The combination of all these factors – together with the sheer portability of the format – made the cassette market take off like a proverbial rocket. (However, it would be 1979, and the advent of the Sony Walkman that would take the format all the way to the moon)
I am digressing to tell the story of the cassette, but here’s the thing I CAN remember from this period in the seventies.
Record labels did NOT release their own tapes in th UK. Instead of manufacturing the cassette versions of their best selling albums, many licensed them out to Precision Tapes, a subsidiary of Sir Lew Grade’s massive ITC Entertainment Group. (Digressing a little:- Lew Grade was the man wholly responsible for bringing shows like The Prisoner, The Saint, Thunderbirds and The Muppets to our TV screens!)
So, although the cassettes would carry the same artwork, credits and content, the sales and distribution of those tapes would be handled by Precision.
At least until the record manufacturers had tooled up their plants to churn out tapes alongside vinyl LP’s.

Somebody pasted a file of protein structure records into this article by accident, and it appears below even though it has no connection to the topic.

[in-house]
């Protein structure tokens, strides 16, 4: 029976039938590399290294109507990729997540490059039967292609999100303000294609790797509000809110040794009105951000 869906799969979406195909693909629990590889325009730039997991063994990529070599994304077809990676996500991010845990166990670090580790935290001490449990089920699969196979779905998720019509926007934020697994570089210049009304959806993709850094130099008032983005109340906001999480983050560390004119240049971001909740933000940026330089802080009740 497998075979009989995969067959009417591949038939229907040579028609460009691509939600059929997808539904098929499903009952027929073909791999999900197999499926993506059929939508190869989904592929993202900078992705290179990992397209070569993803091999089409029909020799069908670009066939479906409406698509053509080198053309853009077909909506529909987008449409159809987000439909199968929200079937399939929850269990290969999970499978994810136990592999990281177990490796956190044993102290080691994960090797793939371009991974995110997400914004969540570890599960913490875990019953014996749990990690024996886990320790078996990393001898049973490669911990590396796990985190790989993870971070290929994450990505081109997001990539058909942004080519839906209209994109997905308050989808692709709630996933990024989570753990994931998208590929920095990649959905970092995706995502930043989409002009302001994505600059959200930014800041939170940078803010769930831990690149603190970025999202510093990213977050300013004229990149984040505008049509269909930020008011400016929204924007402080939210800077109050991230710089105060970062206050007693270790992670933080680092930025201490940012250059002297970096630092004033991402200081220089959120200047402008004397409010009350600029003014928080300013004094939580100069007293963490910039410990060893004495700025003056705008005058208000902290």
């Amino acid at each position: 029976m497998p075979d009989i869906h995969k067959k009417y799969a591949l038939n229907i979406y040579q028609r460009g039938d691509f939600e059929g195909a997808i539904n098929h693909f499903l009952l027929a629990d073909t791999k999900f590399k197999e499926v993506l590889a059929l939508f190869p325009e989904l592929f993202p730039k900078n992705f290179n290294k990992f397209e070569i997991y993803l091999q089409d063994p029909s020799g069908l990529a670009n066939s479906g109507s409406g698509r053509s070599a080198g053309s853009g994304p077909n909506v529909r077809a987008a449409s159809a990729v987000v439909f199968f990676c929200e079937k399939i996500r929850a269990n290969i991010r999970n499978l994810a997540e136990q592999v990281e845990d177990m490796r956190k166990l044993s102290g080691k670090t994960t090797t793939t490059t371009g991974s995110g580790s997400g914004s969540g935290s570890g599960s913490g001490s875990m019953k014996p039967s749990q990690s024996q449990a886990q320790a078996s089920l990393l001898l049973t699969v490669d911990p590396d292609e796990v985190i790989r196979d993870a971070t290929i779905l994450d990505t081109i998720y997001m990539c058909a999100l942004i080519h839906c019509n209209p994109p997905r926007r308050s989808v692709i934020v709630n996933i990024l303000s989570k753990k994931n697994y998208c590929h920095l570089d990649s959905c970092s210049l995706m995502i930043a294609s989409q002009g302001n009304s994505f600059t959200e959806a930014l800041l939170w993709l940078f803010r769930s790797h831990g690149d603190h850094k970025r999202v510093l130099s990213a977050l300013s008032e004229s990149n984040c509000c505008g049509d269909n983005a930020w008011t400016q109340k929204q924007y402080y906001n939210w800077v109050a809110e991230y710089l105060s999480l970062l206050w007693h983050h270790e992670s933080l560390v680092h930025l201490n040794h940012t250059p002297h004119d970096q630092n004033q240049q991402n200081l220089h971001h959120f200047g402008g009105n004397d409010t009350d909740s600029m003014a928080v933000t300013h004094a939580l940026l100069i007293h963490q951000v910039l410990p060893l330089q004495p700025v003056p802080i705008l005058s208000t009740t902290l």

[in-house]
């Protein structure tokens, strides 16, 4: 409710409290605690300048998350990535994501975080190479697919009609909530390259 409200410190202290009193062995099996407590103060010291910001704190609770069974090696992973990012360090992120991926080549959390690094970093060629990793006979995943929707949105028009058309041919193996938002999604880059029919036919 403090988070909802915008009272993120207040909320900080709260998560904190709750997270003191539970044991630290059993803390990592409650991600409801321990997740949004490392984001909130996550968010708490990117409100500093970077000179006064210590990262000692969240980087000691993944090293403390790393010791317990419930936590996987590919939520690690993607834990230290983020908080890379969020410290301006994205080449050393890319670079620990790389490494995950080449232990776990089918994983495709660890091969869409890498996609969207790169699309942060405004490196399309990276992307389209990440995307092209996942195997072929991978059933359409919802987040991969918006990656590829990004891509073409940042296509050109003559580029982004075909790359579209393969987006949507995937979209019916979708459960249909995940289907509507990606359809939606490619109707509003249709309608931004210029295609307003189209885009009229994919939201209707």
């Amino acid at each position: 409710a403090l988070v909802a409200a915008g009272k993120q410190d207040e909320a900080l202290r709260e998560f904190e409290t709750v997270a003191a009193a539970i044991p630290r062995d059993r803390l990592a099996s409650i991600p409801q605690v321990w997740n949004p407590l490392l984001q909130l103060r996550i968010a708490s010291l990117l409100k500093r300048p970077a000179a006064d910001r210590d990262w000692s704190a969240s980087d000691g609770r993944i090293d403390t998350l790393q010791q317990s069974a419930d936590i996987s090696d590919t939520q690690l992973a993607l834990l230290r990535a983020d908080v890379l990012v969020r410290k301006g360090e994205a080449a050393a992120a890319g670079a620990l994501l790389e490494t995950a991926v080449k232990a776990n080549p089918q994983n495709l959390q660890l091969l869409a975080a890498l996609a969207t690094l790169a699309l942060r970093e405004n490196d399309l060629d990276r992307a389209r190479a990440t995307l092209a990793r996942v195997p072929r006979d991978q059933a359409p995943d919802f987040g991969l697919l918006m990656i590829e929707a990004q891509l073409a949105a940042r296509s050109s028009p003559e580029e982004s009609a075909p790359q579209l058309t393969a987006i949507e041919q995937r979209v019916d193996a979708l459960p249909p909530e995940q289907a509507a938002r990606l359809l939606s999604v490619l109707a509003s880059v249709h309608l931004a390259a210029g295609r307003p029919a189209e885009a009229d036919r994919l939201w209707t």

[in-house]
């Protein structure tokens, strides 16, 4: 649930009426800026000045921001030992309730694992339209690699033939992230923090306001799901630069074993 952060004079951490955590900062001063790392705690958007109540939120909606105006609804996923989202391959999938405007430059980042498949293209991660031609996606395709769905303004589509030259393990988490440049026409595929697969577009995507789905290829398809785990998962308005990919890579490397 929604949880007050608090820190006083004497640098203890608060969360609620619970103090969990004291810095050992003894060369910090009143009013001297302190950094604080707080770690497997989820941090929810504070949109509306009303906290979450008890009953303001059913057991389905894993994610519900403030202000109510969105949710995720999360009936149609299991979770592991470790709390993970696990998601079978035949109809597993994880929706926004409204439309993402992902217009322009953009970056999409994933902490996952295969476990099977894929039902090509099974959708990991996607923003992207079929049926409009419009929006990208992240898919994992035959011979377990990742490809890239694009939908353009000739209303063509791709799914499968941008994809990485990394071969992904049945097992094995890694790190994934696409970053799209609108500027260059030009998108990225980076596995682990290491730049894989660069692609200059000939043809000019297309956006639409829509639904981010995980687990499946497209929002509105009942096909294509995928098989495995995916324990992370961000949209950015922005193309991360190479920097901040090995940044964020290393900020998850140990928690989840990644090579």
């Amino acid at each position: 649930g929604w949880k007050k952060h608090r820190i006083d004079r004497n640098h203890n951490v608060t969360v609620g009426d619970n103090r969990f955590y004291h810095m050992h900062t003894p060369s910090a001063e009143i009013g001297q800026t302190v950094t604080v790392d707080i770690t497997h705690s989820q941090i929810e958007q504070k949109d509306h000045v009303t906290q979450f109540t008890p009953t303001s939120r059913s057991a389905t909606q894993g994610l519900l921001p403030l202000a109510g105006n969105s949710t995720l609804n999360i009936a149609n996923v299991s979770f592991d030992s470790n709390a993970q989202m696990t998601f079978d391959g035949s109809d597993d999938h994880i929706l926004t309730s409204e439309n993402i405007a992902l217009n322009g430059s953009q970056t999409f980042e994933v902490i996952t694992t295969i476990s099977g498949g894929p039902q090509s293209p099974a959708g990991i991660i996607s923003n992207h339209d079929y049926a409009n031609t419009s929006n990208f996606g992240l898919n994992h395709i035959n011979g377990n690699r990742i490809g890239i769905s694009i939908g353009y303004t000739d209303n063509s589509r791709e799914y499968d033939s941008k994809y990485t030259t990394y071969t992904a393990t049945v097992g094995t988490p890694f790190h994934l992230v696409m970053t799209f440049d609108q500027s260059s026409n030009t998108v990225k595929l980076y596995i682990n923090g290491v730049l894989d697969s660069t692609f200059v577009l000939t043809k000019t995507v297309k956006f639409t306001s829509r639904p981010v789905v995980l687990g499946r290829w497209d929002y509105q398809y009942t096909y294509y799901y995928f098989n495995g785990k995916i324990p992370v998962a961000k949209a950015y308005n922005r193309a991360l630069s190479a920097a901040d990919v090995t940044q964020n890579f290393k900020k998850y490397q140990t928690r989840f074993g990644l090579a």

So, my “Tarkus” cassette was a duffer and I obviously had to return it to Precision – rather than Manticore/Island Records – for a replacement. The date being prior to the whole “sale of goods act” – which came into force in 1979 – that meant I could have merely returned the tape to the retailer for a new non-faulty one.
You know, when I actually remember something as intrinsic as this, I get genuinely excited.
(What’s the betting I have it all wrong?)
In one of life’s “chaos theories”, I would later work for the video offshoot of Precision Tapes – for a period of about two months in 1980. Worst job ever.
Hmmmn…. have I written anything about ELP’s “Tarkus”? ….. checks EFA70’sTRO search facility…. Oh…. I see I haven’t…..
Mum & Dad are still arguing. (I have actually stopped myself from publishing every date when I write “argument” or “arguverge” as my one and only diary entry for the day. Too painful)
Plus, proof that I didn’t just filch albums from other people, I actually lent things out too!